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An essay written by Ramon Amaro for his talk at Het Nieuwe Instituut on the Thursday Night Live! series about Decolonising Design.

I’d like to point out that these examples remain within the field of representation, where a problematic is generated, as Deleuze would argue, when a logic of discreetness (in these terms, data) remain indifferent to their relational contexts. This type of design ‘thinking’ is vulnerable to fixing relationships into finite understandings and equivocal conceptions of being(23). To critically understand the interaction between humans and data is an attempt to reveal racisms and other violences, as well as return to the relationships that comprise of their social circumstances. Ultimately, what I wish to articulate is that data-driven technologies do not just represent identity, they shift and supplant logics of governance to recialise and re-inser t power over certain individuals.

It would do us well to consider what a process of decolonisation might mean in this context. To do so would first necessitate a critical look at our reliance on reason, generalisation and calculation as a means of understanding the world. However, it would also require alternative frameworks of resistance that mark new methods of governance and power. In as much as data is a continuation of a historical logics of practice, as Luciana Parisi asser ts, attention must turn to the 'use-meaning' of data in order to fully articulate the meanings that are embedded in collective practices(24). To do so is to advocate for a more expansive distribution of knowledge through a logics that can detangle reasoning from its naturalised forms. In other words, we must ask ourselves what hypothetical conditions are necessary to divorce ourselves form the primacy of data and instead enter into a design space that can unravel tendencies towards generalisation and preemption in favour of a new, more contingent relationship with the digital — a relationship that can decolonise and bring life back into the autonomy of being.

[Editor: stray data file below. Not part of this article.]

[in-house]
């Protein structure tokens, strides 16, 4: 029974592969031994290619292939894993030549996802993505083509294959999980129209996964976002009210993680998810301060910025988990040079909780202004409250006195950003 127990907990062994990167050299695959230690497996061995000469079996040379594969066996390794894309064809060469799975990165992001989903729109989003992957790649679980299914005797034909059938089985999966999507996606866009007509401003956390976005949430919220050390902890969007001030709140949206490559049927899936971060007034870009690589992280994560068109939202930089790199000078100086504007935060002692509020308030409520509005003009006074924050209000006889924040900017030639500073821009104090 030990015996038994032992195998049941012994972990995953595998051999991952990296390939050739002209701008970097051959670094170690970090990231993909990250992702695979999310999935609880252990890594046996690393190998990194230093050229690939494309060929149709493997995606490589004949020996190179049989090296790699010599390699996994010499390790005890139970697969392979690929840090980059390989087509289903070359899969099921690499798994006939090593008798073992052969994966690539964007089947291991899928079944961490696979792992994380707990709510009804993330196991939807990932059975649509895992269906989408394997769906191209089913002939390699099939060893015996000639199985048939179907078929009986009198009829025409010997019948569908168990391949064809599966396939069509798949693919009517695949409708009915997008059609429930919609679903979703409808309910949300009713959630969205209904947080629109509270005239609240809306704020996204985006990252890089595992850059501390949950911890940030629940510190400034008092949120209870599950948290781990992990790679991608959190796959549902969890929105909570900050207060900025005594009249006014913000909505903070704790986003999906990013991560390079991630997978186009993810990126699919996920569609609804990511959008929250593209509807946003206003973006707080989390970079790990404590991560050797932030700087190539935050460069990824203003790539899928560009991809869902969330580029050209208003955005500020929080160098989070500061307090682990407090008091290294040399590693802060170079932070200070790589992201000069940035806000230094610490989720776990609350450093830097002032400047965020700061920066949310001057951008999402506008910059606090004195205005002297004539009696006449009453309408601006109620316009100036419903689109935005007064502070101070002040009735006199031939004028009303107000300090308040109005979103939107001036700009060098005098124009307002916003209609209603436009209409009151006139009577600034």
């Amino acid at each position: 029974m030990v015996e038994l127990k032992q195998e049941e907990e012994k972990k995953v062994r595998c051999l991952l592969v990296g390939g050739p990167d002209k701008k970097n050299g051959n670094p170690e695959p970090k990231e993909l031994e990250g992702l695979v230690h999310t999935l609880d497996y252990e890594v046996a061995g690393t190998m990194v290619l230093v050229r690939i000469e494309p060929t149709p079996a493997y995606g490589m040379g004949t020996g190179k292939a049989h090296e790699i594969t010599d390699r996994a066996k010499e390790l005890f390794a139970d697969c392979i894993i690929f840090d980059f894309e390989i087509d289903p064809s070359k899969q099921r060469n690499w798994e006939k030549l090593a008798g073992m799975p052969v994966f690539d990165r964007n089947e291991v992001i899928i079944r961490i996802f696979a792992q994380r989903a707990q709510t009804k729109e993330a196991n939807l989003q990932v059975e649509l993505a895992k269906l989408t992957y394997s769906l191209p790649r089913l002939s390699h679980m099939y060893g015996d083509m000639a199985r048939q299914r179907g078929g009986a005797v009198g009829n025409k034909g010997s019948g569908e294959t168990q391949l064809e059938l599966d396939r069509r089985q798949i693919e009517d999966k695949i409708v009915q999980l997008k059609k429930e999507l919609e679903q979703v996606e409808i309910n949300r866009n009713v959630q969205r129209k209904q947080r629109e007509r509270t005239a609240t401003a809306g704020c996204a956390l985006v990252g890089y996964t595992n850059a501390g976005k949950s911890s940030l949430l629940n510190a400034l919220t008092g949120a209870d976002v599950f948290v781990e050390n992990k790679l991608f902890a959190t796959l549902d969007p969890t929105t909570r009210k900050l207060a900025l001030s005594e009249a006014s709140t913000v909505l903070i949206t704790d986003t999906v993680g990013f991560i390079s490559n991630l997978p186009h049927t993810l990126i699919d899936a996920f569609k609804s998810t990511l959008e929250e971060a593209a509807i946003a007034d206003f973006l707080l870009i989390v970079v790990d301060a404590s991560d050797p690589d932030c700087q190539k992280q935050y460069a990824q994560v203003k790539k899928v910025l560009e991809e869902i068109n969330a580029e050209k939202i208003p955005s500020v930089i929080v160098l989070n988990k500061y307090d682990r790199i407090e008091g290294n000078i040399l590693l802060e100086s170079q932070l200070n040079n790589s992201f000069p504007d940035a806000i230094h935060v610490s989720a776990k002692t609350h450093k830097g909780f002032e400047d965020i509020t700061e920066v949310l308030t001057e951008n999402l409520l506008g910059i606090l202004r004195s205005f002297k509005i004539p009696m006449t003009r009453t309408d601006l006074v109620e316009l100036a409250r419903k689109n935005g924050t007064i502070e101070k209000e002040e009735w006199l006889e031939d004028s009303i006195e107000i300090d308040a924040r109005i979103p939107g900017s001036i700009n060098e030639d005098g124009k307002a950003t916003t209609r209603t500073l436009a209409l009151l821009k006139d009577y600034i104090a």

1 Rob Kitchin, The Data Revolution.

2 Rob Kitchin, The Data Revolution, 113.

3 Ian H. Witten, et. al., Data mining: practical machine learning tools and techniques.

4 ibid.

5 Rob Kitchin, The Data Revolution, 179.

6 P Langley, “Toward a unified science of machine learning,” in Machine Learning, vol. 3, 253–259.

7 P Langley, “Toward a unified science of machine learning,” in Machine Learning, vol. 3, 278.

8 Gareth James, et. al., An Introduction to Statistical Learning: With Applications in R.

9 Susan Schuppli,“Deadly Algorithms,” at AUTONOMY / AUTOMATION. Bartlett School of Architecture, UCL.

10 Fox D. Harrell, “Algebra of Identity: Skin of Wind, Skin of Streams, Skin of Shadows, Skin of Vapor.”

11 Lisa Gitelman and Virginia Jackson, “Introduction” in ‘Raw Data’ Is an Oxymoron.

12 Frantz Fanon, The Wretched of the Earth, 210.

13 Frantz Fanon, A Dying Colonialism, 32.

14 Frantz Fanon, A Dying Colonialism, 84.

15 Frantz Fanon, A Dying Colonialism, 97.

16 Paul Gilroy, Against race: Imagining political culture beyond the color line, 36.

17 Paul Gilroy, Against race: Imagining political culture beyond the color line.

18 Miriam Sweeney, “Not just a pretty (inter)face: A critical analysis of Microsoft’s ‘Ms. Dewey’.”

19 Latanya Sweeney, “Discrimination in Online Ad Delivery,” in Queue, vol. 11, no. 3.

20 Thomas G. Dietterich, “Learning at the Knowledge Level.”

21Anti-surveillance clothing aims to hide wearers from facial recognition, available at 04/anti-surveillance-clothing-facial-recognition-hyperface

22 Mahmood Sharif, et. al., “Accessorize to a Crime: Real and Stealthy Attacks on State-of-the-Art Face Recognition,” accessed at https://

23 Henry Somers-Hall, Hegel, Deleuze, and the Critique of Representation, 3.

24 Luciana Parisi, “Automated Design and Computational Reason.”

Thursday Night at Het Nieuwe Instituut
Luca Napoli

Thursday Night Live! is a weekly programme of lectures, screenings and discussions on architecture, design and digital culture. Developments and critical insights are discussed by thinkers, designers and makers from the Netherlands and abroad.